I concluded that a northward train would be taking the siding, thus in all likelihood it would be making a meet with a southward train. I secured an elevated view from the rock cutting north of the public crossing.
About 45 minutes elapsed and then a northward train took the siding as signaled. Six minutes later, this southward CSX autorack freight came gliding down river. I exposed a series of digital images with my Lumix LX7. The sun was perfect and the late autumn foliage on the trees made an already picturesque scene even better.
Nothing tricky or complicated here; it was just a matter of being in the right place for the action and paying attention to the signals.
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Last May (2016), I made this view of an eastward CSX stack train descending the old Boston & Albany grade over Washington Hill.
I was just east of the old Middlefield Station (long defunct), where my late friend Bob Buck had exposed some classic images of B&A’s A1 Berkshires.
A hill behind me blocks the rising sun, until after 6:30am in May. I could hear the train descending as the first rays of sun tickled the iron. Morning clouds waft across the sky making for inky shadows.
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It was a sunny Saturday morning and the old Boston & Albany mainline was quieter than a rural Polish branch line.
Finally about 10:30 am Mike Gardner and I heard distant stirrings of an eastward freight.
We made our way to Warren, Massachusetts.
The long days of summer have resulted in the B&A route becoming unfortunately brushed in. Much of the line is largely obscured by bushes, trees and undergrowth, which make railway photography difficult.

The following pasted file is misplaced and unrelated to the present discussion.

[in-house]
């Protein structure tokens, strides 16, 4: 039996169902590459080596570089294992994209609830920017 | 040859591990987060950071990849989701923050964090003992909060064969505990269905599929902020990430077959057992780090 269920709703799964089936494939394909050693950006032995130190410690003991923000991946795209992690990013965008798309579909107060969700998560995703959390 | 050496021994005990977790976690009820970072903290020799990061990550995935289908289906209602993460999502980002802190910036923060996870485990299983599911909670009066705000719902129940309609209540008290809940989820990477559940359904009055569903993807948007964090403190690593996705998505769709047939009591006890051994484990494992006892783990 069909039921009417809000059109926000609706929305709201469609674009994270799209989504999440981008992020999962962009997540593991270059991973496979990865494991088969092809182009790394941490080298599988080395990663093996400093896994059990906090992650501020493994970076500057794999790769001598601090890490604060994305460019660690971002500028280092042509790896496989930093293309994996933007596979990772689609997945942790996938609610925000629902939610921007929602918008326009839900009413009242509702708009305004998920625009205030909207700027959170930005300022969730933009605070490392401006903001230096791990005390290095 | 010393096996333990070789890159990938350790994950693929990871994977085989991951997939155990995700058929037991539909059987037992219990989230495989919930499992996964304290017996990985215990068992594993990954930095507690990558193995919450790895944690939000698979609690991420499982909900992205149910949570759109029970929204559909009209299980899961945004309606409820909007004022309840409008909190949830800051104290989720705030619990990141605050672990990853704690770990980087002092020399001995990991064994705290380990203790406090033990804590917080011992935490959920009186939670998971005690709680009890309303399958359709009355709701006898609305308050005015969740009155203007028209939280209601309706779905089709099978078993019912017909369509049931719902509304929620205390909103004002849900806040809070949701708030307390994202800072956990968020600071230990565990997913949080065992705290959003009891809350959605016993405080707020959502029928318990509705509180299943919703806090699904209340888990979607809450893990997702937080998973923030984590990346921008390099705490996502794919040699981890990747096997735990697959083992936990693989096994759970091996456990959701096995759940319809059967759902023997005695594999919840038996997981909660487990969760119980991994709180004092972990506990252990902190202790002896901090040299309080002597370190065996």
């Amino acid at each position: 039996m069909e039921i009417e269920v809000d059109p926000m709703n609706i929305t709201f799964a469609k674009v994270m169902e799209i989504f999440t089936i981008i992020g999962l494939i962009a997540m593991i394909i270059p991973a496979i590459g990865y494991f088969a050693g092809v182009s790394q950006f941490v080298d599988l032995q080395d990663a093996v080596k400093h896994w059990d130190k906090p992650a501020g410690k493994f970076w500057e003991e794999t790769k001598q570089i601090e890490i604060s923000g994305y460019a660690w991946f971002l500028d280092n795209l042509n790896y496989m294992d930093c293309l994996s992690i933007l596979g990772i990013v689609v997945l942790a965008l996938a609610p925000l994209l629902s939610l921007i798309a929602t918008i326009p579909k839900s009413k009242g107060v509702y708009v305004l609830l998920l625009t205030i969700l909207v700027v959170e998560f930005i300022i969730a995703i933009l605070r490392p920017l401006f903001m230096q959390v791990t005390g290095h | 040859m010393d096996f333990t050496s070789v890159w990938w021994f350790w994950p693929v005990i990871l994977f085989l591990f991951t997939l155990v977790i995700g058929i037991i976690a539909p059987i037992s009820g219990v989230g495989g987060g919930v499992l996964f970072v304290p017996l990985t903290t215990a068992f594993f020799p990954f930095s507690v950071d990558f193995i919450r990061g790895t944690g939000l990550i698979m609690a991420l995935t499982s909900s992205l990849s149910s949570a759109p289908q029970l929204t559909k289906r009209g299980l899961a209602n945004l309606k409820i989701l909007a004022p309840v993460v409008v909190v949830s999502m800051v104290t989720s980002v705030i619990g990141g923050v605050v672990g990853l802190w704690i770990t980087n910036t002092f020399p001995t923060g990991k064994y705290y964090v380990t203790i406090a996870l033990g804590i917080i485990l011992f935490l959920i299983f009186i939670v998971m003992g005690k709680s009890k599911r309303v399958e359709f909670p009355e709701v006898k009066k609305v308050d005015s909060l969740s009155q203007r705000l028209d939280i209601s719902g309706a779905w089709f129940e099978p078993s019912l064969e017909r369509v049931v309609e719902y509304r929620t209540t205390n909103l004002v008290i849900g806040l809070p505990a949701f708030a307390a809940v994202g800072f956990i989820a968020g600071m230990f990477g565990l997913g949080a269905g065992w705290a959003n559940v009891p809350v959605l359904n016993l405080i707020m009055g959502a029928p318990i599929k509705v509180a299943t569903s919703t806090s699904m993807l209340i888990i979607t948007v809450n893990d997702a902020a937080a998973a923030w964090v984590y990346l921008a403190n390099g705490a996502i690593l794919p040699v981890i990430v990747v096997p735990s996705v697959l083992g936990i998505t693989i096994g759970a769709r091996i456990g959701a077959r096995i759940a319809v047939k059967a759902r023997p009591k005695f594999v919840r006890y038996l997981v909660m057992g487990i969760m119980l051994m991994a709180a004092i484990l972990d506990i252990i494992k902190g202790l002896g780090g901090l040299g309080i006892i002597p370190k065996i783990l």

The old Boston & Albany station at Warren remains one of my favorite surviving structures on the line; it harks back to a time when the railroad was the principle corridor for commerce in the region. Recently it has been restored.
Here we made our photographs.
A few strategic shafts of sunlight illuminate the line. I set my FujiFilm XT1’s shutter release dial to ‘CH’ (continuous high—the setting I casually refer to as ‘turbo flutter’) and waited as the train approached.
When it neared the shafts of sunlight, I held the shutter down and exposed a rapid burst of digital images, knowing that at least of one of them would place the front of the locomotive in full sun.
This satisfied my desired composition to juxtapose CSX’s modern General Electric diesel with the 1890s-era railway station building.
To demonstrate the effect of ‘turbo flutter’ as a compositional exposure tool, I’ve displayed the below sequence of images. In practice my camera exposed about three times as many photos. (Frame numbers are sequential)
Since the real cost of making a burst of exposures is very small, in this situation, I’ll happily make as many images as I need to in order to produce the photo I want. Later, if I choose, I can throw away the unsatisfactory images to save space on my hard drives.